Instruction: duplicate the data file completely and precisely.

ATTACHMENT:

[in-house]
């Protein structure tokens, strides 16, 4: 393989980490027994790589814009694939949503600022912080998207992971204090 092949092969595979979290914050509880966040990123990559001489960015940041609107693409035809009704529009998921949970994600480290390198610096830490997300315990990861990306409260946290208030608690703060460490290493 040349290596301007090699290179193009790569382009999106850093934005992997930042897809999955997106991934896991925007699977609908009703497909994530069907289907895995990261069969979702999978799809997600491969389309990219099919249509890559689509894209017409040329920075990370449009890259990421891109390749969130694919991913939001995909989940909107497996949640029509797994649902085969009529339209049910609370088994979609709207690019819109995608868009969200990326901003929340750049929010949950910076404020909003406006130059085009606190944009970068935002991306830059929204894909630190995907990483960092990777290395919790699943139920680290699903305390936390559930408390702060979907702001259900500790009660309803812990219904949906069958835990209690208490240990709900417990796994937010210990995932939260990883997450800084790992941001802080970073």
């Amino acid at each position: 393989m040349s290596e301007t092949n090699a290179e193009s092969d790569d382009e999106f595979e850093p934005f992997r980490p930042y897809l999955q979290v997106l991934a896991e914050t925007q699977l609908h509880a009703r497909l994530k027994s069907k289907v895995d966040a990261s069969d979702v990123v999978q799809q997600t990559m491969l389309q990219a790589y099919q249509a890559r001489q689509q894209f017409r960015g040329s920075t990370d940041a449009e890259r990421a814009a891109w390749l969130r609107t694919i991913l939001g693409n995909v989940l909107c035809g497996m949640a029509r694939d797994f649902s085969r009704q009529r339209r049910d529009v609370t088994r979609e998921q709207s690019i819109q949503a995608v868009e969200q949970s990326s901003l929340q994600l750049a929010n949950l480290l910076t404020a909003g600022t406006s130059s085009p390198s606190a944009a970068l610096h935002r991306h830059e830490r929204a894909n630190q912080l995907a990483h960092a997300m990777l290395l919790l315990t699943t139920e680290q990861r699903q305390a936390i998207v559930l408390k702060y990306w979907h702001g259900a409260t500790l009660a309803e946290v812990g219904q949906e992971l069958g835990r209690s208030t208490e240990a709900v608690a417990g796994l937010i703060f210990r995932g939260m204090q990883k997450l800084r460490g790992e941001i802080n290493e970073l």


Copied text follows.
[in-house]
């Protein structure tokens, strides 16, 4: 393989980490027994790589814009694939949503600022912080998207992971204090 092949092969595979979290914050509880966040990123990559001489960015940041609107693409035809009704529009998921949970994600480290390198610096830490997300315990990861990306409260946290208030608690703060460490290493 040349290596301007090699290179193009790569382009999106850093934005992997930042897809999955997106991934896991925007699977609908009703497909994530069907289907895995990261069969979702999978799809997600491969389309990219099919249509890559689509894209017409040329920075990370449009890259990421891109390749969130694919991913939001995909989940909107497996949640029509797994649902085969009529339209049910609370088994979609709207690019819109995608868009969200990326901003929340750049929010949950910076404020909003406006130059085009606190944009970068935002991306830059929204894909630190995907990483960092990777290395919790699943139920680290699903305390936390559930408390702060979907702001259900500790009660309803812990219904949906069958835990209690208490240990709900417990796994937010210990995932939260990883997450800084790992941001802080970073």
């Amino acid at each position: 393989m040349s290596e301007t092949n090699a290179e193009s092969d790569d382009e999106f595979e850093p934005f992997r980490p930042y897809l999955q979290v997106l991934a896991e914050t925007q699977l609908h509880a009703r497909l994530k027994s069907k289907v895995d966040a990261s069969d979702v990123v999978q799809q997600t990559m491969l389309q990219a790589y099919q249509a890559r001489q689509q894209f017409r960015g040329s920075t990370d940041a449009e890259r990421a814009a891109w390749l969130r609107t694919i991913l939001g693409n995909v989940l909107c035809g497996m949640a029509r694939d797994f649902s085969r009704q009529r339209r049910d529009v609370t088994r979609e998921q709207s690019i819109q949503a995608v868009e969200q949970s990326s901003l929340q994600l750049a929010n949950l480290l910076t404020a909003g600022t406006s130059s085009p390198s606190a944009a970068l610096h935002r991306h830059e830490r929204a894909n630190q912080l995907a990483h960092a997300m990777l290395l919790l315990t699943t139920e680290q990861r699903q305390a936390i998207v559930l408390k702060y990306w979907h702001g259900a409260t500790l009660a309803e946290v812990g219904q949906e992971l069958g835990r209690s208030t208490e240990a709900v608690a417990g796994l937010i703060f210990r995932g939260m204090q990883k997450l800084r460490g790992e941001i802080n290493e970073l």